Gig Harbor boys swimmers moving ahead after dominating league meets

Posted on January 28th, 2022 By:

The Gig Harbor boys swimming team finished 6-0 in league meets this season, nearly doubling the scores of its opponents. The Tides take their winning streak to the Bainbridge Island Aquatic Center today at 2 p.m. for the South Sound Conference championships.

To say that the Tides have been dominant would be an understatement. Mike Kelly has developed a swim program that would make any coach proud. Since the inception of the South Sound Conference in 2015, his Tides have won five out of six league titles. Kelly began his career at Gig Harbor in 2001 and won multiple Narrows League crowns before the Tides joined the SSC. He is also the coach of the Tides girls water polo teams that have won seven state championships.

London Coats

London Coats Photo courtesy of Mike Kelly

Although Gig Harbor is unbeaten in league matches this season, it will all come down to today’s results to determine the league champion.

“We’re in a very good position, but, as always, the test will be in the water,” Kelly said of the chance of that happening.

The Tides boast several accomplished swimmers, but a few stand out. Drew Huston has the best times 100 butterfly and the 200 individual medley times in the SSC this season. His brother Grant has the top times in the 200 and the 500 freestyle events. Ryan Nagata has posted blistering times in the 50, 200 and 500 freestyles, and is ranked No. 1 in the league in the 100 backstroke. London Coats will participate in the 200 IM and is ranked as the fastest 100 freestyle swimmer in the league.

What does it take to become an elite Tides swimmer?

“Good genetics, dedication, determination and flexibility of both the body and an athlete’s schedule,” Kelly said.

He would know. Kelly  competed for several years with the Mission Viejo Nadadores, a top-drawer club program that has won several national championships, and swam collegiately for the powerhouse USC Trojans as a sprinter, where he was selected as an NCAA All-American.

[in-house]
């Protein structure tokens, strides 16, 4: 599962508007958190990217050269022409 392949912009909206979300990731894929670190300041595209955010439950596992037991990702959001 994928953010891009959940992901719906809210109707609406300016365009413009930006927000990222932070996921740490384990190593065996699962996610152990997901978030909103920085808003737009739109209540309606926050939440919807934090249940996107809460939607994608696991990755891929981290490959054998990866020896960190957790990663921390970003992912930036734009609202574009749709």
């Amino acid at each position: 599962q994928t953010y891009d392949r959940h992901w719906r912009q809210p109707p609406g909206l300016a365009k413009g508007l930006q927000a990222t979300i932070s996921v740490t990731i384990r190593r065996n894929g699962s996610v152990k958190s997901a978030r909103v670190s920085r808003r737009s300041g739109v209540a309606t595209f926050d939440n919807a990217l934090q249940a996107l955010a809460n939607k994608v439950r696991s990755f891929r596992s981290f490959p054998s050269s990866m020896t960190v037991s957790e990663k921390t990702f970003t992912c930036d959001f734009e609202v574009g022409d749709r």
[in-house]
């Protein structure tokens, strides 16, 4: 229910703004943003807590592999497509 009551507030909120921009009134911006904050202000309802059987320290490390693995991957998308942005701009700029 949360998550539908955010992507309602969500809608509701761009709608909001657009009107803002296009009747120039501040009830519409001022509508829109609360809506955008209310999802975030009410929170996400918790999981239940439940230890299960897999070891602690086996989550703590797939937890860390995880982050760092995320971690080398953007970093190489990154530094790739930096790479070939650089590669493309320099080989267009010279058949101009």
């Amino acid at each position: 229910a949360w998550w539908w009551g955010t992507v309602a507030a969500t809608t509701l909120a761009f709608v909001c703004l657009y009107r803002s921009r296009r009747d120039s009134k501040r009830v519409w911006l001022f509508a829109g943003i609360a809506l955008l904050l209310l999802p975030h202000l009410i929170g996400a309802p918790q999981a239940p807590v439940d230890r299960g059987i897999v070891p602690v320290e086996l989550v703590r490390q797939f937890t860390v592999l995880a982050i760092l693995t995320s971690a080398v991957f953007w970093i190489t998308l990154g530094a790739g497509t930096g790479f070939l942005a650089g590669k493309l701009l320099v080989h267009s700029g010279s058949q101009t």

Kelly has dedicated much of his life to swimming and coaching and been successful at both. He credits two accomplished assistant coaches.

Drew Huston

Drew Huston Photo courtesy of Mike Kelly

“I’ve been lucky to have Cathy Barmore, who was the former successful Peninsula High School head coach, and Diana Litsh, who was a very accomplished swimmer for Peninsula High, where her mother was the longtime diving coach,” he said. Both assistants have put in countless hours with athletes, and Gig Harbor’s winning tradition has been a result of their and coach Kelly’s efforts.

With an excellent, experienced coaching staff that boasts high-level accomplishments and dedicated swimmers who wake up early and spend countless hours perfecting their techniques, it is not hard to understand why Gig Harbor has been so dominant in the pool.

Swimming and actually any kind of racing requires a special kind of mindset. A swimmer might spend an extra eight hours in the pool any given week to shave a minuscule two-tenths of a second off their best time in an event, to improve only a blink of an eye. Unless an athlete is hyper-focused, that much work for so little improvement wouldn’t be worth the effort. That’s why it takes more willpower to be a swimmer. Driven swimmers know that if they put the work in for five weeks straight, that two-tenths of a second every week will add up to a full second which will be the difference between winning and losing.

For years people have been interested and thrilled to watch participants race. There is just something about it. Racers know the thrill to chase or be chased. From the early days in Athens when participants raced on their feet for their countries to riders on explosive thoroughbred horses. From automobile drivers to snow skiers, crew members on Lake Washington to swimmers reaching for the pool’s edge in the Olympics. From pilots and sailors racing across continents, bicyclists churning up the mountains of France or even, in its purest form, children at the schoolyard who race daily to the fences, all have one thing in common. They want to know who combines speed with stamina to get to the finish line first.

The common thread for successful participants is they share the mentality that second place is never good enough. Even though in a swim meet second or third place will help the team accumulate points that could bring a championship and is a worthy goal, there is still at the core of any great racer the need, desire and pursuit to be victorious.

It is that desire that will be on display today at 2 p.m. on Bainbridge Island where these young men will be chasing their individual and team goals and trying so hard to touch the wall first and be crowned a league champion.

After today’s meet, Gig Harbor’s top swimmers will compete in the district tournament Feb. 4-5 at Mount Tahoma High School. From there, some Tides will be in search of a state championship Feb. 18-19 at the King County Aquatic Center in Federal Way.

2021-22 South Sound Conference results

Dec. 2 — Gig Harbor 134, Capital 48

Dec. 9 — Gig Harbor 119, North Thurston 67

Dec. 16 — Gig Harbor 117, Peninsula 68

Jan. 13 — Gig Harbor 117, Timberline 59

Jan. 20 — Gig Harbor 122, River Ridge 63

Jan. 21 — Gig Harbor 121, Central Kitsap 62